It isn't about me at all, but might give you a better understanding about the SALT program and what it's all about.
We caused quite a commotion when we left the restaurant--all the servers waved us off, saying, "See you later!" and watched us walk down the street.
This (Sunday) afternoon, Anh Vang (my father-figure) invites me into the living room to watch TV with him. Sure, why not?
I sit down to observe his TV tastes--VERY LOUD salsa dancing. He is sitting on the floor, organizing the family's collection of DVDs. Chooses one and puts it in, starts it, turns the volume up, leaves. So I sit, by myself in this very trendy room in VIET NAM watching none other than "VH1 Divas Live in Las Vegas." Featuring Celine Dion, Cher, the Dixie Chicks, Shakira, Anastasia. All in ridiculous outfits, of course. Beginning with a rendition of ACDC's "You Shook Me All Night Long" by Celine Dion and Anastasia.
So I sat there. I watched the whole thing. Laughed a lot. I may have sang along to a few select songs. And the whole time I was thinking, What am I doing here?!
Yeah, "sometimes I fill like a figment of my own imagination."
My family consists of Grandma (Ba), uncle/"older brother"/dad (Anh --), aunt/"older sister"/mom (Co Van), and two younger sisters, 12/13 and 14/15 years old (Vietnamese add a year to their ages...). One of my sisters is obsessed with Michael Jackson, the other with Miley Cyrus--clearly we have lots in common. The other night I watched (a terrible quality DVD) Twilight with my younger sister. She was shocked that I had not yet seen it, particularly since she had already seen it at least three times. I have a funny suspicion that I may learn more about American pop culture here in Viet Nam than I knew previously, having lived a somewhat pop culture-deprived life up till this point.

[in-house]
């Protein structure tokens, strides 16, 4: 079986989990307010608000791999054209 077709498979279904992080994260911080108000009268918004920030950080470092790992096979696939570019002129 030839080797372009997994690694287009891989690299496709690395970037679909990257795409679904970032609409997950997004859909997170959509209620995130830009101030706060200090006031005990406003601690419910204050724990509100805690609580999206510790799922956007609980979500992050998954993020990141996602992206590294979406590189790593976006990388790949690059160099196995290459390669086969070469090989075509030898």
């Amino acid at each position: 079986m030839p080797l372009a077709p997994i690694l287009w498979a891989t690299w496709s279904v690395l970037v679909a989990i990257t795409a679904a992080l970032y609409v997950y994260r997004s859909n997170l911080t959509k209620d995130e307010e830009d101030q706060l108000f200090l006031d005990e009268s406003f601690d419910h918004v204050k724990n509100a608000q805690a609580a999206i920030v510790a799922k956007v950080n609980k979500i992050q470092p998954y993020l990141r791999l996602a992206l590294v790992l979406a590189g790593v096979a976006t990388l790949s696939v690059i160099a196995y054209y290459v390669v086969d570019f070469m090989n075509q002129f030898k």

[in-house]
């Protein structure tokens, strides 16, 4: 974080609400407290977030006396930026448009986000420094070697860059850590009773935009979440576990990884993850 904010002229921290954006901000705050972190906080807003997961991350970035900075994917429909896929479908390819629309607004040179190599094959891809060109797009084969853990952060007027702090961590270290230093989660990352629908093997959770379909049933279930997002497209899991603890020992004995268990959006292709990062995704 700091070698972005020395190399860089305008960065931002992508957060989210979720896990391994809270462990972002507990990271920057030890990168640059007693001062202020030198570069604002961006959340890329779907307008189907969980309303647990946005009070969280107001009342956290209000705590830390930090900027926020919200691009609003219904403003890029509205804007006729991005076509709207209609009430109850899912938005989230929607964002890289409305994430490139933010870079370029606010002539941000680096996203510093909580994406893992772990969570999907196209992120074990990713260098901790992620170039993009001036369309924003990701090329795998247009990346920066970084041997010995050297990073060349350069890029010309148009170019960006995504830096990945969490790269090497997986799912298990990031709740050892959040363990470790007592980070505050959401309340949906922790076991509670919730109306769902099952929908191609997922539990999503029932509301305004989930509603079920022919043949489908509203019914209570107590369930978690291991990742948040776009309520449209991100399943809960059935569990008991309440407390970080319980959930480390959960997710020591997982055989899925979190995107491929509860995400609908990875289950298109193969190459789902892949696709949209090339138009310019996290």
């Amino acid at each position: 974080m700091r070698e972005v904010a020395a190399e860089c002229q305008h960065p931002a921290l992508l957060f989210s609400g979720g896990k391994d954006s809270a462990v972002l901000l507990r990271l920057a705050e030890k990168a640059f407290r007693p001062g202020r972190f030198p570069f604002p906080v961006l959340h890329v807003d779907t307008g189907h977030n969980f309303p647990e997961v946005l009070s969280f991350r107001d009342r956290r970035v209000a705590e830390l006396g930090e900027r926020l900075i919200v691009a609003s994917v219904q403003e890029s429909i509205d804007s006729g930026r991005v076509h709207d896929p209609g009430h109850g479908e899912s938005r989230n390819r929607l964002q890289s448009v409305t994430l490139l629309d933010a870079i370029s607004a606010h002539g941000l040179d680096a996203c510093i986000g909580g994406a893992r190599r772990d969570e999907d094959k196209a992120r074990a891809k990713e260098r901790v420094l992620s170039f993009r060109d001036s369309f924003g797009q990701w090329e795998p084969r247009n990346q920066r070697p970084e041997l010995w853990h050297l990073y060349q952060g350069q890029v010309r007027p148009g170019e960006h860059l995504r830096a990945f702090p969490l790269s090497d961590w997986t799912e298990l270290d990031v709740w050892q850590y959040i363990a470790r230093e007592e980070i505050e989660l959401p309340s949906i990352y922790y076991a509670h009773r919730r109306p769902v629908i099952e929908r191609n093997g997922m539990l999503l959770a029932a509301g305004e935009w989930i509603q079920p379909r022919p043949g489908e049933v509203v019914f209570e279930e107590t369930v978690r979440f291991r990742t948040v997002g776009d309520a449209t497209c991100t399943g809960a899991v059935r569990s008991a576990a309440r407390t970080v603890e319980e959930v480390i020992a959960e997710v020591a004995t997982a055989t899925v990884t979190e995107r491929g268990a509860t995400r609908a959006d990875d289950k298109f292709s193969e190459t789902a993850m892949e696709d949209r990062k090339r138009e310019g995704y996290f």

Co Van and my sisters speak English quite well, which has been very nice but could be a little too easy and potentially interfere with learning Vietnamese.
The house is quite nice, other than its lack of toilet paper (I have now rectified this situation). I have my own room, which is complete with a brand-new, matching, bright pink sheet set; a baby blue curtain; a pastel-colored windchime hanging in the middle of the doorway that I hit my head on every time; and, of course, a few christmas decorations for good measure.
My favorite thing about the location of my new house is that it is on the edge of Ha Noi; thus, it is in a relatively quiet neighborhood (other than the nearby construction that sounds, to me, like someone is pouring an endless bowl of lead cereal in the kitchen). Furthermore, it is close to fields, something I had forgotten the existence of since coming to Ha Noi! I have a had a few nice runs on the road next to the fields, where there is minimal traffic and less than half as many staring, "hallo!"-yelling people. In addition, I feel like I can breathe; apparently I can handle the smell of manure much better than that of bus fumes, cigarette smoke, and general pollution.
The downside to my location is that it is very far from everything except church. It's about a 25-minute bike ride to The Gioi, and about 40 minutes to school/MCC. Guess I'll be getting my exercize, which is great considering my family always seems to think that either
a) I cannot pick up food items with my chopsticks or
b)I am too shy to eat as much as my giantish stature requires;